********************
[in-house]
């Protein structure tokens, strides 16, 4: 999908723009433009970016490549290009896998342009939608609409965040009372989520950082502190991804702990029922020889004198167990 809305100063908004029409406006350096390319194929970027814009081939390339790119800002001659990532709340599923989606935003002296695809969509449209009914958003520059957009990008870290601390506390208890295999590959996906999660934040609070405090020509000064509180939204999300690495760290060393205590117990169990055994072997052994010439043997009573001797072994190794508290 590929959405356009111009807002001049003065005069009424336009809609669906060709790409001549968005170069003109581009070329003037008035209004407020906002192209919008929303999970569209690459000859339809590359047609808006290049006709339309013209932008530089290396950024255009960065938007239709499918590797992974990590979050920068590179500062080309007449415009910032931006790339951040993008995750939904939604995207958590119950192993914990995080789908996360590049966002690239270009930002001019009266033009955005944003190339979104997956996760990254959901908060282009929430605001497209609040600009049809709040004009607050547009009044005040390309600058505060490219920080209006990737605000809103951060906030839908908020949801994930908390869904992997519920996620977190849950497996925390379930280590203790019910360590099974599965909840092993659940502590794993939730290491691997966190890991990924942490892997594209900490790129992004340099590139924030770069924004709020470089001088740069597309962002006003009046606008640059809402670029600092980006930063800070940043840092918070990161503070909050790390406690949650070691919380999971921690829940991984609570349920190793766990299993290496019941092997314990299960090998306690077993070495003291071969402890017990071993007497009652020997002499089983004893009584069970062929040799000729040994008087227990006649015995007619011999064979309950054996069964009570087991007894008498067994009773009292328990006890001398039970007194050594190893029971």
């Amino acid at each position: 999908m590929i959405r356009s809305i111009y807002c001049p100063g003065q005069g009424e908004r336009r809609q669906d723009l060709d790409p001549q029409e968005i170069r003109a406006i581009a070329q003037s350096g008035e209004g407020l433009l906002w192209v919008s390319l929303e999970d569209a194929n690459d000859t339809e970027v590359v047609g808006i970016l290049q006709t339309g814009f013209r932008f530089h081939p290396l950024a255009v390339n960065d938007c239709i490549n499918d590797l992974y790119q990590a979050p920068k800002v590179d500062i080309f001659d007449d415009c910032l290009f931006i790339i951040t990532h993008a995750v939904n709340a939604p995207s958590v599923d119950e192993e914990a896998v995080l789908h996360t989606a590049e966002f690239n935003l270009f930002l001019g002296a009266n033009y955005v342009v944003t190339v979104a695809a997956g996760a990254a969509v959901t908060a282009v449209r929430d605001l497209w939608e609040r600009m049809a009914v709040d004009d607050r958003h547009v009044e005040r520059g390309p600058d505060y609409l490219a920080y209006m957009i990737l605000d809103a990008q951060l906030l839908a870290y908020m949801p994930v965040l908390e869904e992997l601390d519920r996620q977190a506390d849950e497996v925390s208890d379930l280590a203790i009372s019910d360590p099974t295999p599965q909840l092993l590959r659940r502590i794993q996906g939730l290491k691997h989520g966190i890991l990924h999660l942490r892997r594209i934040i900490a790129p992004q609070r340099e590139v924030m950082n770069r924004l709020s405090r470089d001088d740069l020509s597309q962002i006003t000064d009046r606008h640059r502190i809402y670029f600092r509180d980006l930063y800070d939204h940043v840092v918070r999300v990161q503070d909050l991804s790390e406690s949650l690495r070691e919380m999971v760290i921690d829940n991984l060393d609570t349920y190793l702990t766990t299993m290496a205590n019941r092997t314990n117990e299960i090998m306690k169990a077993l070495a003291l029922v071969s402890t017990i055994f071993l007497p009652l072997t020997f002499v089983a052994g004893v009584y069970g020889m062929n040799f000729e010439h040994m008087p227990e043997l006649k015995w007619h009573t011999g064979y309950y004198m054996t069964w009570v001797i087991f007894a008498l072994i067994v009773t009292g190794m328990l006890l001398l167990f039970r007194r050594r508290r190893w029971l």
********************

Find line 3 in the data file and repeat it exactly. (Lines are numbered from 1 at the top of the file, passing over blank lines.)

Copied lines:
């Amino acid at each position: 999908m590929i959405r356009s809305i111009y807002c001049p100063g003065q005069g009424e908004r336009r809609q669906d723009l060709d790409p001549q029409e968005i170069r003109a406006i581009a070329q003037s350096g008035e209004g407020l433009l906002w192209v919008s390319l929303e999970d569209a194929n690459d000859t339809e970027v590359v047609g808006i970016l290049q006709t339309g814009f013209r932008f530089h081939p290396l950024a255009v390339n960065d938007c239709i490549n499918d590797l992974y790119q990590a979050p920068k800002v590179d500062i080309f001659d007449d415009c910032l290009f931006i790339i951040t990532h993008a995750v939904n709340a939604p995207s958590v599923d119950e192993e914990a896998v995080l789908h996360t989606a590049e966002f690239n935003l270009f930002l001019g002296a009266n033009y955005v342009v944003t190339v979104a695809a997956g996760a990254a969509v959901t908060a282009v449209r929430d605001l497209w939608e609040r600009m049809a009914v709040d004009d607050r958003h547009v009044e005040r520059g390309p600058d505060y609409l490219a920080y209006m957009i990737l605000d809103a990008q951060l906030l839908a870290y908020m949801p994930v965040l908390e869904e992997l601390d519920r996620q977190a506390d849950e497996v925390s208890d379930l280590a203790i009372s019910d360590p099974t295999p599965q909840l092993l590959r659940r502590i794993q996906g939730l290491k691997h989520g966190i890991l990924h999660l942490r892997r594209i934040i900490a790129p992004q609070r340099e590139v924030m950082n770069r924004l709020s405090r470089d001088d740069l020509s597309q962002i006003t000064d009046r606008h640059r502190i809402y670029f600092r509180d980006l930063y800070d939204h940043v840092v918070r999300v990161q503070d909050l991804s790390e406690s949650l690495r070691e919380m999971v760290i921690d829940n991984l060393d609570t349920y190793l702990t766990t299993m290496a205590n019941r092997t314990n117990e299960i090998m306690k169990a077993l070495a003291l029922v071969s402890t017990i055994f071993l007497p009652l072997t020997f002499v089983a052994g004893v009584y069970g020889m062929n040799f000729e010439h040994m008087p227990e043997l006649k015995w007619h009573t011999g064979y309950y004198m054996t069964w009570v001797i087991f007894a008498l072994i067994v009773t009292g190794m328990l006890l001398l167990f039970r007194r050594r508290r190893w029971l």